The material in these unit notes represent a collection of concepts and explanations from numerous textbooks, the experience of the instructor and answers to questions asked by previous students. This has been assembled to assist you in fully understanding the concepts of the course. Feel free to ask questions, point out corrections or add to this material.

If there is material in these notes not covered in a way you can remember and understand in the text or in lecture, feel free to ask specific questions to the instructor.

These unit notes are provided to assist you with speeches, on the examinations, and in your general understanding of the concepts of the course as you move forward in life. These will assist, however the unit notes do not replace the text.

You will be bombarded with information early in the term. This is to allow you to do better on your speeches and to take the time to reinforce and understand the material when you take the exams, apply the concepts in class and remember them for future course work in other areas of study. The second half of the term will be dominated with your speeches. Believe it or not, most students find themselves enjoying the course long before the end of the semester.

There is a great volume of material in the text, these notes and handouts. In addition you will need to learn to do comprehensive college level research.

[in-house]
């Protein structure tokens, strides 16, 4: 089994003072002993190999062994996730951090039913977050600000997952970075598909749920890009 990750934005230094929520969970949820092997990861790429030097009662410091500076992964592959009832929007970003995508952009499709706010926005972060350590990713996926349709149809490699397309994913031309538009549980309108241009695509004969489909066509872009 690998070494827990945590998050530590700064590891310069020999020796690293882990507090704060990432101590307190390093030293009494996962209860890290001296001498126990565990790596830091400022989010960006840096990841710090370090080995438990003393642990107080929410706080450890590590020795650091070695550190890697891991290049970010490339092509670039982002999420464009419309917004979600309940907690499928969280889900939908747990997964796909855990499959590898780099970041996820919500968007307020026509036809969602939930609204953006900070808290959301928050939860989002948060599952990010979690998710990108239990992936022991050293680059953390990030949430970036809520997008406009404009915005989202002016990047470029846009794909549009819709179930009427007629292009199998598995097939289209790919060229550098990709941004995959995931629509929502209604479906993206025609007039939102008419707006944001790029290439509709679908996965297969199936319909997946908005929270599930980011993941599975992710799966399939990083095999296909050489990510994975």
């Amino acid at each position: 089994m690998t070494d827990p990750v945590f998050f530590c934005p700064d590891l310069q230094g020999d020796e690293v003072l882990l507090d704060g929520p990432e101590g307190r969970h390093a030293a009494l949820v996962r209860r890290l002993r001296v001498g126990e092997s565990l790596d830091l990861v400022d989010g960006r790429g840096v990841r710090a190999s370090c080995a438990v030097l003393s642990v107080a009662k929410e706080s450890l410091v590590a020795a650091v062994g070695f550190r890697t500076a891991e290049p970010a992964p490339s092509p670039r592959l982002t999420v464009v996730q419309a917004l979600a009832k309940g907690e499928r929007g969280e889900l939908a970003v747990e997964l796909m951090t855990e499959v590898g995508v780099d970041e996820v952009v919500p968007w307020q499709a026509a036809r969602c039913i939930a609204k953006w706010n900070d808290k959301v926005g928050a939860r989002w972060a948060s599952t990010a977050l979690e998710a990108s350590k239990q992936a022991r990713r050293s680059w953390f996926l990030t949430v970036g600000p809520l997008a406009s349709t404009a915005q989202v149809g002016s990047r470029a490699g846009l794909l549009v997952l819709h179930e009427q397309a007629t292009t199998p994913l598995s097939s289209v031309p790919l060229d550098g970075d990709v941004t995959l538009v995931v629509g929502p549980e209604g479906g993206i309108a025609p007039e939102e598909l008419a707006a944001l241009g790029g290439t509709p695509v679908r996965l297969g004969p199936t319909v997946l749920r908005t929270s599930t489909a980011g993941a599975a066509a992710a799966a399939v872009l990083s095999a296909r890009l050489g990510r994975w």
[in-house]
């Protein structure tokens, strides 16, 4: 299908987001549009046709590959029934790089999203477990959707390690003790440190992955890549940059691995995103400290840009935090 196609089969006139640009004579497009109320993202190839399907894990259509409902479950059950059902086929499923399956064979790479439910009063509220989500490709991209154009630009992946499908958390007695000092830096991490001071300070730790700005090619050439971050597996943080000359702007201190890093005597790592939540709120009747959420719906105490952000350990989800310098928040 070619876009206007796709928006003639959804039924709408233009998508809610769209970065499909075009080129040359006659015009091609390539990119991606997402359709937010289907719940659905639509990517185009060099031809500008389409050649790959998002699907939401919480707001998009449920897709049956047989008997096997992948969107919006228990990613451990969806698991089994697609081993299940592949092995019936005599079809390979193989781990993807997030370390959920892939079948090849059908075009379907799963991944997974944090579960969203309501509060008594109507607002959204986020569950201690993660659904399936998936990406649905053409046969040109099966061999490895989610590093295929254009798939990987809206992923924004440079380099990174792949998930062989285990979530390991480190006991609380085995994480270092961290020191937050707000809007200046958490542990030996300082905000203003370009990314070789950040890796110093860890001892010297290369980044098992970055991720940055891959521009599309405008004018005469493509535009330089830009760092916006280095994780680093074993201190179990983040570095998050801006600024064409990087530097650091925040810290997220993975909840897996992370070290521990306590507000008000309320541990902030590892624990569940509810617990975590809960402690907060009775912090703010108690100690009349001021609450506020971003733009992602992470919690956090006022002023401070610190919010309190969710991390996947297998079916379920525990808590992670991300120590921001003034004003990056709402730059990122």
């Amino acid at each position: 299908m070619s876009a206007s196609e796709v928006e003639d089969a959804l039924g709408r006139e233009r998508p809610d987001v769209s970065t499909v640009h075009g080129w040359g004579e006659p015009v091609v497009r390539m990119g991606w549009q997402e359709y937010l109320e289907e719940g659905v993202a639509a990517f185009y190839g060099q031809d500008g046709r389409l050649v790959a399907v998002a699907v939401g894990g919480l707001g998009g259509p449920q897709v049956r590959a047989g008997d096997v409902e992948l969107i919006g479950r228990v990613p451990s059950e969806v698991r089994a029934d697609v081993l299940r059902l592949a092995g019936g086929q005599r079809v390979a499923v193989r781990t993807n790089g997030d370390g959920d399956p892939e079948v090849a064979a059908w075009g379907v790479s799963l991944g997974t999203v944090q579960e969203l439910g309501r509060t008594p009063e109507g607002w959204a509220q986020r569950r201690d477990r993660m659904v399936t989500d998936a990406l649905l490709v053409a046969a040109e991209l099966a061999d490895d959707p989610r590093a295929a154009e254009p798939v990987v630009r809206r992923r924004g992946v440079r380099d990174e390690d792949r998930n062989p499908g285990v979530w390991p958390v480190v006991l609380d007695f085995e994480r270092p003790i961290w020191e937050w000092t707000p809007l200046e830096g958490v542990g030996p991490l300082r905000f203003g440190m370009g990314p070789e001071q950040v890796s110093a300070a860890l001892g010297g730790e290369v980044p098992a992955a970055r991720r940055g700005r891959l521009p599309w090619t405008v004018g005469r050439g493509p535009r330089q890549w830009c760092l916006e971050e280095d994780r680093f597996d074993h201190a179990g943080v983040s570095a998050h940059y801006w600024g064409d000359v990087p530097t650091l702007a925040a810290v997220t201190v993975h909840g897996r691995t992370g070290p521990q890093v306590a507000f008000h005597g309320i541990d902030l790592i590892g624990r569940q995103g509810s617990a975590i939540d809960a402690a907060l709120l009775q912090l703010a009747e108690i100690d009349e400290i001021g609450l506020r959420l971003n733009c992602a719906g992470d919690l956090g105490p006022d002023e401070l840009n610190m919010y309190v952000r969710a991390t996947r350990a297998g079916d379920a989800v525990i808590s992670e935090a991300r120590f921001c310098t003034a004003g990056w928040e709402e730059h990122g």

This course requires reading, searching, thinking and practicing, if you wish to gain a satisfactory grade and earn the three college credits.

There is a reason this course is required for many majors and most major universities. You need a functional knowledge of communication and public speaking to advance in your education.

Read all the way though, then return to study what you may not understand or need to reinforce from your own perspective.

There is repetition within these notes, as well as within the text and lecture.

Repetition within your speeches may also be a positive force, as education is repetition. Most people require multiple exposures to ideas, concepts, facts, beliefs and information to retain, process and put these concepts to use.

There will be many pages of handouts available. How you use them is up to you. They are there to assist in your success in this course and use of the concepts or your own profit, pleasure and understanding of the world around you, future courses and in interaction with others.

I am here for you.

Art Lynch

Nevada State

Click on "read more" below to continue and to review/read notes.